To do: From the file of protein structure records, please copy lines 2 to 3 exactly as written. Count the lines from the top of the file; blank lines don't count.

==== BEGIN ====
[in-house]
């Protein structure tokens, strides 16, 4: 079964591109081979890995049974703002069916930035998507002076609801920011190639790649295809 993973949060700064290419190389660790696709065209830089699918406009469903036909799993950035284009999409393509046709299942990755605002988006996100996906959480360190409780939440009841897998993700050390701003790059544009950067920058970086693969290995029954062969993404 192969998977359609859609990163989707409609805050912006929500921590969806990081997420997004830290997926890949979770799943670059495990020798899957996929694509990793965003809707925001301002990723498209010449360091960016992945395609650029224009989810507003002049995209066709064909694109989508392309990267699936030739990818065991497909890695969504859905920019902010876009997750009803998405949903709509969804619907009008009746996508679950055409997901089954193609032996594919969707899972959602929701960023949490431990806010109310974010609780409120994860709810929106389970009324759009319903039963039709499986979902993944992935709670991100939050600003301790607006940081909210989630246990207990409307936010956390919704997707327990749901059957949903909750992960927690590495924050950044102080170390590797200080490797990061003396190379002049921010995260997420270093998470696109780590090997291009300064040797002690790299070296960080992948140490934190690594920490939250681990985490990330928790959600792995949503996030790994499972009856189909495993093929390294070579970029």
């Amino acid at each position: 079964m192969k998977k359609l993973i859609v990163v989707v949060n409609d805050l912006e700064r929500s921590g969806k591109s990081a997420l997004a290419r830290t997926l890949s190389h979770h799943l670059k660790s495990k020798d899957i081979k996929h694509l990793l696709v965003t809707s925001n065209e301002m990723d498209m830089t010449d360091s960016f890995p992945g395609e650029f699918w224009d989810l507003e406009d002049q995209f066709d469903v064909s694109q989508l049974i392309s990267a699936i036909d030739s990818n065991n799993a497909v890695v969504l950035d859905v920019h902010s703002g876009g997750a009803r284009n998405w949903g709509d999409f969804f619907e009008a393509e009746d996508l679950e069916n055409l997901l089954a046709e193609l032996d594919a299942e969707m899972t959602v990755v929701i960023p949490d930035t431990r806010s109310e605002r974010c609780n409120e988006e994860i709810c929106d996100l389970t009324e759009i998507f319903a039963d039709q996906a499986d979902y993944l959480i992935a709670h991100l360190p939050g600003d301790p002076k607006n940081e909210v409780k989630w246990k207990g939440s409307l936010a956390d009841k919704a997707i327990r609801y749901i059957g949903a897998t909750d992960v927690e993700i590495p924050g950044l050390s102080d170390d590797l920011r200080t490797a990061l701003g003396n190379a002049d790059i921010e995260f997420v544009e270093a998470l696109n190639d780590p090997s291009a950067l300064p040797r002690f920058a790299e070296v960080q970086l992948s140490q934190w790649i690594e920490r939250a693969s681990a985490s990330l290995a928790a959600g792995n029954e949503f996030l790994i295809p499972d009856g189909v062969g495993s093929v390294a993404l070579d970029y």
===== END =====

């Protein structure tokens, strides 16, 4: 079964591109081979890995049974703002069916930035998507002076609801920011190639790649295809 993973949060700064290419190389660790696709065209830089699918406009469903036909799993950035284009999409393509046709299942990755605002988006996100996906959480360190409780939440009841897998993700050390701003790059544009950067920058970086693969290995029954062969993404 192969998977359609859609990163989707409609805050912006929500921590969806990081997420997004830290997926890949979770799943670059495990020798899957996929694509990793965003809707925001301002990723498209010449360091960016992945395609650029224009989810507003002049995209066709064909694109989508392309990267699936030739990818065991497909890695969504859905920019902010876009997750009803998405949903709509969804619907009008009746996508679950055409997901089954193609032996594919969707899972959602929701960023949490431990806010109310974010609780409120994860709810929106389970009324759009319903039963039709499986979902993944992935709670991100939050600003301790607006940081909210989630246990207990409307936010956390919704997707327990749901059957949903909750992960927690590495924050950044102080170390590797200080490797990061003396190379002049921010995260997420270093998470696109780590090997291009300064040797002690790299070296960080992948140490934190690594920490939250681990985490990330928790959600792995949503996030790994499972009856189909495993093929390294070579970029």
């Amino acid at each position: 079964m192969k998977k359609l993973i859609v990163v989707v949060n409609d805050l912006e700064r929500s921590g969806k591109s990081a997420l997004a290419r830290t997926l890949s190389h979770h799943l670059k660790s495990k020798d899957i081979k996929h694509l990793l696709v965003t809707s925001n065209e301002m990723d498209m830089t010449d360091s960016f890995p992945g395609e650029f699918w224009d989810l507003e406009d002049q995209f066709d469903v064909s694109q989508l049974i392309s990267a699936i036909d030739s990818n065991n799993a497909v890695v969504l950035d859905v920019h902010s703002g876009g997750a009803r284009n998405w949903g709509d999409f969804f619907e009008a393509e009746d996508l679950e069916n055409l997901l089954a046709e193609l032996d594919a299942e969707m899972t959602v990755v929701i960023p949490d930035t431990r806010s109310e605002r974010c609780n409120e988006e994860i709810c929106d996100l389970t009324e759009i998507f319903a039963d039709q996906a499986d979902y993944l959480i992935a709670h991100l360190p939050g600003d301790p002076k607006n940081e909210v409780k989630w246990k207990g939440s409307l936010a956390d009841k919704a997707i327990r609801y749901i059957g949903a897998t909750d992960v927690e993700i590495p924050g950044l050390s102080d170390d590797l920011r200080t490797a990061l701003g003396n190379a002049d790059i921010e995260f997420v544009e270093a998470l696109n190639d780590p090997s291009a950067l300064p040797r002690f920058a790299e070296v960080q970086l992948s140490q934190w790649i690594e920490r939250a693969s681990a985490s990330l290995a928790a959600g792995n029954e949503f996030l790994i295809p499972d009856g189909v062969g495993s093929v390294a993404l070579d970029y």